Recently, ionic liquids have been investigated for their potential for gas separation, including the removal of CO2 from stack gas generated in coal-fired power plants. Most recently, ionic liquids have been used to replace traditional solvents for supported liquid membranes (also called facilitated transport membranes) to take advantage of their unique properties for gas separations. Ionic liquids are particularly attractive in a membrane separation device because their extremely low volatility will minimize solvent losses from the membrane. Supported liquid membranes use porous supports whose pores are impregnated with a solvent such as an ionic liquid. Results for a porous polyethersulfone saturated with ethylmethylimidazolium dicyanamide have shown that the CO2/CH4 ideal selectivity of this supported liquid membrane was above the upper-bound for the CO2/CH4 Robeson plot.

Ionic liquids are particularly attractive in a membrane separation device because their extremely low volatility will minimize solvent losses from the membrane. The durability and retention of the ionic liquids, however, are still not good enough for real process conditions. Ionic liquids must be immobilized in robust, high-flux supports.

SUMMARY OF THE INVENTION

The present invention involves an enhancement to the durability and retention of ionic liquids in membranes for various applications including the separation of CO2 from natural gas. It is preferred that these membranes achieve an αCO2/CH4 at least higher than 50 and PCO2 of at least 10 barrer for CO2 removal from natural gas. In one embodiment, the present invention involves a mixed matrix membrane comprising a continuous polymer matrix, molecular sieves selected from the group consisting of microporous molecular sieves, mesoporous molecular sieves, carbon molecular sieves or polymers of intrinsic microporosity; and ionic liquids. In another embodiment of the present invention, the molecular sieves or the polymers of intrinsic microporosity are first coated or impregnated with the ionic liquids and then dispersed into a continuous polymer matrix.

New ionic liquid-solid-polymer mixed matrix membranes have been found useful for gas separations such as CO2 removal from natural gas or from N2. These mixed matrix membranes contain solids such as carbon molecular sieves, microporous molecular sieves, MCM-41 type of mesoporous molecular sieves, or polymers of intrinsic microporosity (PIMs) that are coated (or impregnated) with ionic liquids such as 1-butyl-3-methyl imidazolium bis[trifluoromethylsulfonyl]amide. The PIMs described in this invention refer to a new type of polymers with intrinsic microporosity formed by randomly contorted molecular structures. See WO 2005/012397 A2 and WO 2005/113121 A1. The rotational freedom of the PIMs has been removed from the polymer backbone. These polymers exhibit properties analogous to those of conventional microporous materials including large and accessible surface areas, interconnected micropores of less than 2 nm in size, as well as high chemical and thermal stability. In addition, possess properties of conventional polymers including good solubility and easy processability. The ionic liquid-coated or impregnated solids are then dispersed in the continuous polymer matrix to form mixed matrix membranes. These hybrid mixed matrix membranes will combine the properties of the continuous polymer phase, the ionic liquids, and the dispersed ionic liquids coated or impregnated solids phase. These new membranes are expected to exhibit improved selectivity and permeability compared to the pure polymer matrix.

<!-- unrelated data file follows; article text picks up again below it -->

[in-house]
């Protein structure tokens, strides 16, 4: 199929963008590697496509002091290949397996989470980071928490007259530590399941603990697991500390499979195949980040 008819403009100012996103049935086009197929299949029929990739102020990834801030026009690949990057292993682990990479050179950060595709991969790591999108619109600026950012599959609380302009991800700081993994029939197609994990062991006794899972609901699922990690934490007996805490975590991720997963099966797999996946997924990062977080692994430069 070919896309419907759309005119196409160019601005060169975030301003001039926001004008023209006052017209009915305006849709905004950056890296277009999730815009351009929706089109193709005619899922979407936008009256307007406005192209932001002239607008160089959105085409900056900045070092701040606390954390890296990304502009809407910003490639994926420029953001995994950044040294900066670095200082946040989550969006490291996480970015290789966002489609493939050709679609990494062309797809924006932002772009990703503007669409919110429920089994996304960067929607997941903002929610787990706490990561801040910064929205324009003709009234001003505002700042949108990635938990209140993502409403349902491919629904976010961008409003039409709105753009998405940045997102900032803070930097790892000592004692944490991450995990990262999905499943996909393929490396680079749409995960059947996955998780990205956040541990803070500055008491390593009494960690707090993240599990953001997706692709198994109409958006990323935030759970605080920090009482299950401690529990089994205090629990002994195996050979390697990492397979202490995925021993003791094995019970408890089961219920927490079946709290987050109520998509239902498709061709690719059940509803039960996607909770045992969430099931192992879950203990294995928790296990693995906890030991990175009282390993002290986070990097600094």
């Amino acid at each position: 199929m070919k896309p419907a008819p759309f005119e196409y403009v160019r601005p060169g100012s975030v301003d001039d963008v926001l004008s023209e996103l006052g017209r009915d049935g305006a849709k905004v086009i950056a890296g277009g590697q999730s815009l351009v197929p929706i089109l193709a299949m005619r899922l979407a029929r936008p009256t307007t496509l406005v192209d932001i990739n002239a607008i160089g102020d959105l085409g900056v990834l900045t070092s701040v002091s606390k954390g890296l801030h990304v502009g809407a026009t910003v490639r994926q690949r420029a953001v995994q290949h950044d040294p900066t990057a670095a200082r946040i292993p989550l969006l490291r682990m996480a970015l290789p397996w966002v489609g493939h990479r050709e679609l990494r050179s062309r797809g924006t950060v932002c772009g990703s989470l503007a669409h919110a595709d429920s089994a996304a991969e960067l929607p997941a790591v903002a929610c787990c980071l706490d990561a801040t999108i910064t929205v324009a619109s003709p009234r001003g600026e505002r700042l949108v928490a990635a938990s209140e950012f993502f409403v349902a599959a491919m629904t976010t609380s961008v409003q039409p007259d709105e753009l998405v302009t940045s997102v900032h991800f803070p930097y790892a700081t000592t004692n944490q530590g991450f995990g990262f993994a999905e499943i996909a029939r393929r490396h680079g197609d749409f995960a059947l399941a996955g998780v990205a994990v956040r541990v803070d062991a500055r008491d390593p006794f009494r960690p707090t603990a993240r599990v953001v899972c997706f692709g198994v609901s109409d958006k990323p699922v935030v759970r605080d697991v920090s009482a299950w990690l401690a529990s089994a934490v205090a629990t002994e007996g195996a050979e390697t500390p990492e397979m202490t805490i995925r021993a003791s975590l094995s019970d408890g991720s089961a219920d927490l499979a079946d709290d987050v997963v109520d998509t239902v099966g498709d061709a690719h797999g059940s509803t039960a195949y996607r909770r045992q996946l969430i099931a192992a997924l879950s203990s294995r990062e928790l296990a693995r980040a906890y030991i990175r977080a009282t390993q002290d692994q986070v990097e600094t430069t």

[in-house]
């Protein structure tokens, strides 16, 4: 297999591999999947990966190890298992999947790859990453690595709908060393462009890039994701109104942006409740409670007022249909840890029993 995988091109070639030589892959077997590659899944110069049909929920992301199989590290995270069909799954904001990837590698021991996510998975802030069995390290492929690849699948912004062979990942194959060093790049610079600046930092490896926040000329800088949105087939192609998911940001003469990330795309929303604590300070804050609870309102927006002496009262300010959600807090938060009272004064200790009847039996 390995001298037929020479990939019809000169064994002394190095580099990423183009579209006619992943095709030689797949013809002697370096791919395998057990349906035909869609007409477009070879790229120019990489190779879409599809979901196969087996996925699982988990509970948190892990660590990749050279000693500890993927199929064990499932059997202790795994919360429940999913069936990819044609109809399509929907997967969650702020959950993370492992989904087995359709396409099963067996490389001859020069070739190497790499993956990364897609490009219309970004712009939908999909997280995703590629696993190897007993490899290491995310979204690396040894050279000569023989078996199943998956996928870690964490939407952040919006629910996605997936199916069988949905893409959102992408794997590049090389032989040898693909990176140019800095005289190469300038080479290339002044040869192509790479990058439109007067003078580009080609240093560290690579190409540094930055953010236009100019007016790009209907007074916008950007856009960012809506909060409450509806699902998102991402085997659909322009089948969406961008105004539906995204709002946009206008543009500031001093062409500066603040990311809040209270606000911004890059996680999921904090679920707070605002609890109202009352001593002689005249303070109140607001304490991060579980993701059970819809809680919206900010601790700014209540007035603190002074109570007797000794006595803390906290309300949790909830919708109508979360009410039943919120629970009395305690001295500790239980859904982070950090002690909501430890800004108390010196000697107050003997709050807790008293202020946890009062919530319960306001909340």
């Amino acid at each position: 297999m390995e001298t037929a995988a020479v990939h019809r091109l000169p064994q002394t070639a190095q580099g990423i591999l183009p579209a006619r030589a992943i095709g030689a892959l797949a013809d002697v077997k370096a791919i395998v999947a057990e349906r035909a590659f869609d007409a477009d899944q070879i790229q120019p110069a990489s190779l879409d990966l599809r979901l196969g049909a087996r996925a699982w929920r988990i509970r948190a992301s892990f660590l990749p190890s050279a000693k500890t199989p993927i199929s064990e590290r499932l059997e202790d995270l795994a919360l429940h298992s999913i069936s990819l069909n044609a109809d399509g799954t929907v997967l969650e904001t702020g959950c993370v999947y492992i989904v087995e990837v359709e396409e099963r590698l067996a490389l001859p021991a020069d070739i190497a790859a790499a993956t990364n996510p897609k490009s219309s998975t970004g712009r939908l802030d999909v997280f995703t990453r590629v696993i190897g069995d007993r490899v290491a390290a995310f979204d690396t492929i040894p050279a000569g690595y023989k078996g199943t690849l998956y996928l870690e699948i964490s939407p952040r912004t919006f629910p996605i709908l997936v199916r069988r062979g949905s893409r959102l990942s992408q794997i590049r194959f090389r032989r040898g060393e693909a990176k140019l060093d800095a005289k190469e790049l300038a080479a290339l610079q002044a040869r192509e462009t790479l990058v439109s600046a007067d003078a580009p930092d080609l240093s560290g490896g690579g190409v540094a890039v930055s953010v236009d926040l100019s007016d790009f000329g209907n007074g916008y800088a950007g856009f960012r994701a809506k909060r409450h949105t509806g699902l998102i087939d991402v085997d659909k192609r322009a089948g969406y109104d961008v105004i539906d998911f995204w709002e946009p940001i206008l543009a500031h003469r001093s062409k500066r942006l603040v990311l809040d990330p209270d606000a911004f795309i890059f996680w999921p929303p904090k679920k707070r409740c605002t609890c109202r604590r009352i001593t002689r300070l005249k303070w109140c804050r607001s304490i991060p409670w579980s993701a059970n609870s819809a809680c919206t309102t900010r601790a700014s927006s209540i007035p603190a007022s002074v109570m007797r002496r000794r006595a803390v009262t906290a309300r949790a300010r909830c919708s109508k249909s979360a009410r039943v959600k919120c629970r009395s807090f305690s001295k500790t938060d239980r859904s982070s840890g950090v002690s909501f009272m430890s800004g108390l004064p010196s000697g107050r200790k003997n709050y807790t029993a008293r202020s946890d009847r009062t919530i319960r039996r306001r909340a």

DETAILED DESCRIPTION OF THE INVENTION

Recently, there have been few studies that have examined the use of ionic liquids for the preparation of supported liquid polymer membranes and supported liquid ceramic membranes. Ionic liquids possess a number of unique properties that can be useful in the context of liquid membranes. For instance, ionic liquids have high thermal stability, high ionic conductivity, and are non-flammable. Unlike traditional organic solvents, chemical modification of the cation alkyl groups or the anion can produce application specific solvents. The ionic liquids in these supported liquid membranes, however, are still not stable enough for real gas separation applications. The term “liquid ionic compound” or “LIC” as used herein refers to a nonpolymeric salt comprising an organic cation and any of a variety of anions that is reasonably fluid under ambient conditions. The salt may comprise monovalent or polyvalent anions or cations. In addition, the LIC may be a single salt or a mixture of salts. The anions described herein are typically relatively non-nucleophilic anions. The term “ambient conditions” as used herein refers to temperatures from about 1° to about 100° C. and pressures of about 1 atmosphere. It is appreciated that some LICs useful in the present invention may have melting points above ambient temperatures. However, all LICs can be distinguished from conventional “molten salts”, such as sodium chloride, requiring excessive temperatures (>250° C.) to achieve a liquid phase. The LICs of the present invention have advantageously negligible vapor pressures under ambient conditions and often form stable liquids at temperatures up to about 300° C. LICs also have a wide range of miscibilities with organic solvents and water; however, the LIC is not necessarily soluble in either one or the other of organic solvents or water. LICs for use in the present invention include, but are not limited to, quaternary 5- and 6-membered-ring aromatic heterocycles, such as imidazolium salts, pyridinium salts, pyrimidinium salts, and the like.

In one embodiment, LICs of Formula I are employed and these LICs are imidazolium derivatives: